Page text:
Monday, December 3, 2007


London’s financial position is relatively weak, and its draw on public funds appears high.
Toronto Mayor David Miller calls it "very ill-informed" and the research "so shoddy it barely deserved to be called a study"… so as far as I'm concerned, that's an endorsement of the Frontier Centre's 2007 Local Government Performance Index. And while mixing quantitative data with qualitative values always brings some doubt to final assessments — what are "niceties" and how do they "reasonably balance" with "core" expenditures? — the London overview (PDF) presents a mostly common-sense summary of what Londoners already have a pretty good idea:

The City of London operates in a sound local economy with house prices, unemployment and median household income all close to national averages. The municipality’s operations are affected by above average debt and net liabilities and a high drain on public funds. The standards of public reporting were thirtieth out of 30 LGPI cities. This includes poor accounting disclosures such as a failure to delineate property taxation from user charges, thus frustrating analysts and stakeholders alike when they try to measure this municipality’s financial situation.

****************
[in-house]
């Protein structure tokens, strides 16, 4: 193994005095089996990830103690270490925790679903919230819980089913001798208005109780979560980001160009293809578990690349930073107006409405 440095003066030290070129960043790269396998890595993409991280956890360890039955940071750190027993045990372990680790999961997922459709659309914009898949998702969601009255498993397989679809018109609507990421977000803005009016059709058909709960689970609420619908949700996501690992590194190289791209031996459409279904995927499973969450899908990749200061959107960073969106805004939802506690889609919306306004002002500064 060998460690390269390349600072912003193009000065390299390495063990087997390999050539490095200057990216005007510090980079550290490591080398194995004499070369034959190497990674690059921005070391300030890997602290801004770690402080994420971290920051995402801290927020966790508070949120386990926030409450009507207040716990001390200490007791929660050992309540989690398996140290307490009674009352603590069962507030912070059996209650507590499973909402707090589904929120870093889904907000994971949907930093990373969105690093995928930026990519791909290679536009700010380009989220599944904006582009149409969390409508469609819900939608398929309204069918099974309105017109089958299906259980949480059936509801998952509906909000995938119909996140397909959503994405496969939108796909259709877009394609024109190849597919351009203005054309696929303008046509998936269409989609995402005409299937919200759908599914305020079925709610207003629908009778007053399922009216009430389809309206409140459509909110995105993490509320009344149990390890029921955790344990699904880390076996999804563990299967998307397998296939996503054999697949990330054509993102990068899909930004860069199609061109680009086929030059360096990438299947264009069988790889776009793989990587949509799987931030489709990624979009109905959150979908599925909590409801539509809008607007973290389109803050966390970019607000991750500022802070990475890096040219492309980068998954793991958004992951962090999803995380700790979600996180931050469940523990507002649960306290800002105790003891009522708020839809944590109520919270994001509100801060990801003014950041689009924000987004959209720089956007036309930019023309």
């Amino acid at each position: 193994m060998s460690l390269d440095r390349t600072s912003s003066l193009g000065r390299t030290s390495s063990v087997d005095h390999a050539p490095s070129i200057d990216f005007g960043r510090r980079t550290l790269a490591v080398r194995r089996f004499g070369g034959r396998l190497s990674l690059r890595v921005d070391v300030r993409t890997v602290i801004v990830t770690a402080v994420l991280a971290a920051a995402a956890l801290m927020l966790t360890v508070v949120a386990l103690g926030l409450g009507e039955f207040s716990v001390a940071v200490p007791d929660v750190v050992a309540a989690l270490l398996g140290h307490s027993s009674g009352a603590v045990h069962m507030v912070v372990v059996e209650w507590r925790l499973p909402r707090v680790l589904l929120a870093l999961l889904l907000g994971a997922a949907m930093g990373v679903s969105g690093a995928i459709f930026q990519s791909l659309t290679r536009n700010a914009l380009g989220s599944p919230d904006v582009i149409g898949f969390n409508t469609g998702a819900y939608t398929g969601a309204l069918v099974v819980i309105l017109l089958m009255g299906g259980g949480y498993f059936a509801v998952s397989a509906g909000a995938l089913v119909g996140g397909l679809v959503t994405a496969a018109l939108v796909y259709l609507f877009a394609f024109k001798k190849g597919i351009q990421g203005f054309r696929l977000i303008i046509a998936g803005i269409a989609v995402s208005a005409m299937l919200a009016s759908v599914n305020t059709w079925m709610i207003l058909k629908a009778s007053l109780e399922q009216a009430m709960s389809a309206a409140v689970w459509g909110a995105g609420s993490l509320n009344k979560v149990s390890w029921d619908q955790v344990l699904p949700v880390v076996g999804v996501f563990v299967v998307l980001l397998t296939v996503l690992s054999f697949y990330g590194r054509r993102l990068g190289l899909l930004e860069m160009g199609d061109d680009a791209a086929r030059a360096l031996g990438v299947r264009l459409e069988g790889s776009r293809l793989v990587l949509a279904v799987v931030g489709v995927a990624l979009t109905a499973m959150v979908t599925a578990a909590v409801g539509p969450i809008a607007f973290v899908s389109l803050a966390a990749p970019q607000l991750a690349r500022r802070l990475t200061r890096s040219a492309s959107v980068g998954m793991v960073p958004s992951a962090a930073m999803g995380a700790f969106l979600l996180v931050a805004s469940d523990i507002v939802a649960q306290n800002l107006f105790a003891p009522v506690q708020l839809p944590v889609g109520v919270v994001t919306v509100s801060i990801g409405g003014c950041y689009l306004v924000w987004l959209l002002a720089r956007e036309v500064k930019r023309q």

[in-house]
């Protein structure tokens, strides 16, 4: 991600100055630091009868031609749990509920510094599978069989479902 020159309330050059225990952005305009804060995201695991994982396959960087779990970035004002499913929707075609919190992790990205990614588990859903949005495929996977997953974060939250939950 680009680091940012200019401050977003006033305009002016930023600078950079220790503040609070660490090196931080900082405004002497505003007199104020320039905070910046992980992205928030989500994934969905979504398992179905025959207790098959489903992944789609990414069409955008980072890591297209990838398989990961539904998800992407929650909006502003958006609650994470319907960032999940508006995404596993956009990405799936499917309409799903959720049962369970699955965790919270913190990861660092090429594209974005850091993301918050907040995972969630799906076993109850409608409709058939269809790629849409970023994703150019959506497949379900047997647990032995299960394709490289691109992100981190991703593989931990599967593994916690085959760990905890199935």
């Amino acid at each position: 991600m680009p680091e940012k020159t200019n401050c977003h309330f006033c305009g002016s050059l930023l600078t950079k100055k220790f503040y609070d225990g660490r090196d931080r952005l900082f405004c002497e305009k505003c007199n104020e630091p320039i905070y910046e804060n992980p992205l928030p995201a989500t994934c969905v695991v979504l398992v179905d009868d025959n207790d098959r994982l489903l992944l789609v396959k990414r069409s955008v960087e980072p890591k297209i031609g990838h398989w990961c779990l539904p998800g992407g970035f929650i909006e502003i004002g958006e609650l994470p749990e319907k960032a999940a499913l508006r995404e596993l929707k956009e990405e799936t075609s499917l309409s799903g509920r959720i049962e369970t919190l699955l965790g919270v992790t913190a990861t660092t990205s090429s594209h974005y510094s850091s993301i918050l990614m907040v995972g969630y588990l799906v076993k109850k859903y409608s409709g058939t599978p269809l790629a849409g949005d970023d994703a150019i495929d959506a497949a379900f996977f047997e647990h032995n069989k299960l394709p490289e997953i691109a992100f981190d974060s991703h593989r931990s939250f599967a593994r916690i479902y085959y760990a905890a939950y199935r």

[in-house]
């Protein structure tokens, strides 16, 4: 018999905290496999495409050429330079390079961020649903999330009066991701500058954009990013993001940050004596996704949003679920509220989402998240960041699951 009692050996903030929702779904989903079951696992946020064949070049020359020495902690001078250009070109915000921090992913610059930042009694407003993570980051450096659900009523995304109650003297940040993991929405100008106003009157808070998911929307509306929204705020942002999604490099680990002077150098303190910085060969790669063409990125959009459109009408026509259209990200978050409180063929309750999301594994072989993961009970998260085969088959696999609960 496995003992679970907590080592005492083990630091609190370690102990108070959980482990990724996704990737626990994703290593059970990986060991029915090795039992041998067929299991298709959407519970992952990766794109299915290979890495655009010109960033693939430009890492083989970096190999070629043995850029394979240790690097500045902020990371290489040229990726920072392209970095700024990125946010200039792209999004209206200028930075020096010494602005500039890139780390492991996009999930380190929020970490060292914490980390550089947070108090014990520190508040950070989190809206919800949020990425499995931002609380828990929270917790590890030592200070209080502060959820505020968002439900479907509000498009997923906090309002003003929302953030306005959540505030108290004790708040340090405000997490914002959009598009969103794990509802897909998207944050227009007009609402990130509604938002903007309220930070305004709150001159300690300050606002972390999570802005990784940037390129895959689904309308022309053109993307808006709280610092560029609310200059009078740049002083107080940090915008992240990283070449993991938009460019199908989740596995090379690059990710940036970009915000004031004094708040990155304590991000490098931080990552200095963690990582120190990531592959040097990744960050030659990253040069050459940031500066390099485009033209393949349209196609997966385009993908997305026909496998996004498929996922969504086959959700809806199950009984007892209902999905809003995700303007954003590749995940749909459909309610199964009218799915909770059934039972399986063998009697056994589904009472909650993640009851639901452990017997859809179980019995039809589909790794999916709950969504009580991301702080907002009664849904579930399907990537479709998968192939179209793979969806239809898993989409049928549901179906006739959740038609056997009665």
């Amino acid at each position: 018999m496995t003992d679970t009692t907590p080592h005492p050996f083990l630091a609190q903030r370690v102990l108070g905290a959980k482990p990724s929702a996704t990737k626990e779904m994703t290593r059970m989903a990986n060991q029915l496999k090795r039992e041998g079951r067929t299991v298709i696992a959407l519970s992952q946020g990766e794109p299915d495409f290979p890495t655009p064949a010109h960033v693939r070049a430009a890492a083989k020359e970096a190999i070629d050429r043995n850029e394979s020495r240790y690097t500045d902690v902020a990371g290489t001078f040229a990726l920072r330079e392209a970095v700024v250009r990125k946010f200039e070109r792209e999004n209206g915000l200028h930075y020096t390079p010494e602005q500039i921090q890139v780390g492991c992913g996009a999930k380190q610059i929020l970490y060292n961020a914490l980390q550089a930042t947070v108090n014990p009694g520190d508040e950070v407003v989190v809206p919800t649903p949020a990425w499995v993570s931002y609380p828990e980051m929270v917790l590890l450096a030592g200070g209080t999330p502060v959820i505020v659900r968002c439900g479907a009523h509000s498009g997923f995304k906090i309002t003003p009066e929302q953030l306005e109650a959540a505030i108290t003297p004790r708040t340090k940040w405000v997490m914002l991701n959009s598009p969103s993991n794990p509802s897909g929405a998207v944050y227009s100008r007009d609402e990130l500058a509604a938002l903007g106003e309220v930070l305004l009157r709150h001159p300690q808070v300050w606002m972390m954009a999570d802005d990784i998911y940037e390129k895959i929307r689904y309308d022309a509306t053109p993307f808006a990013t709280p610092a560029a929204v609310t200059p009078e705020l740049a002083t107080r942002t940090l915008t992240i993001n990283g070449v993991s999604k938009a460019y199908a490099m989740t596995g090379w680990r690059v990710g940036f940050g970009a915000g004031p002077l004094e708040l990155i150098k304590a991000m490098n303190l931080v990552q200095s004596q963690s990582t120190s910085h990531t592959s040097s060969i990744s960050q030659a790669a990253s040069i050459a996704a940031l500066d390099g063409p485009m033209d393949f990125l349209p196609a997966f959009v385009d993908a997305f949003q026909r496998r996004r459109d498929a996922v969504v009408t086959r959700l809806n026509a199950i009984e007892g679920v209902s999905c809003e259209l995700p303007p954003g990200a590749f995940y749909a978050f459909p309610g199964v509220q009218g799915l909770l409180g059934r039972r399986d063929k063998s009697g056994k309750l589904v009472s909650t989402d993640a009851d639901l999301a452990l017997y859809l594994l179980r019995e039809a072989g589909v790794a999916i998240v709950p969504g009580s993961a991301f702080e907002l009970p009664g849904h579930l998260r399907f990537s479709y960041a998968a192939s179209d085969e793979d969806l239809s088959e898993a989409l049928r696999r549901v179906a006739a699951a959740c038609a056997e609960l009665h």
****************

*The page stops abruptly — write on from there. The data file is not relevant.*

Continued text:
• London’s financial situation includes above average long-term debt (27% above) added to which, net financial liabilities are very high at $2,467 per household. However, ownership of London Hydro goes some way toward balancing the net financial position.
• London’s capital, operating and total expenditure measures are approximately 20% more than the LGPI municipal national averages.
• London has a high reliance on grants from other governments. While this reliance on public funds is not discernable due to the conflation of taxation and user charges (above), a higher government grants figure, 121% above average, suggests this is a highly publicly funded municipality.
• The proportion of niceties expenditure compared to necessities (at 81%, close to the average proportion of 74%) indicates a reasonable balance between the core and non-core expenditures.
• Capital expenditures are higher (by 23%), perhaps accounting for use of the higher debt funding.
Thanks to BBS in the comments for the link.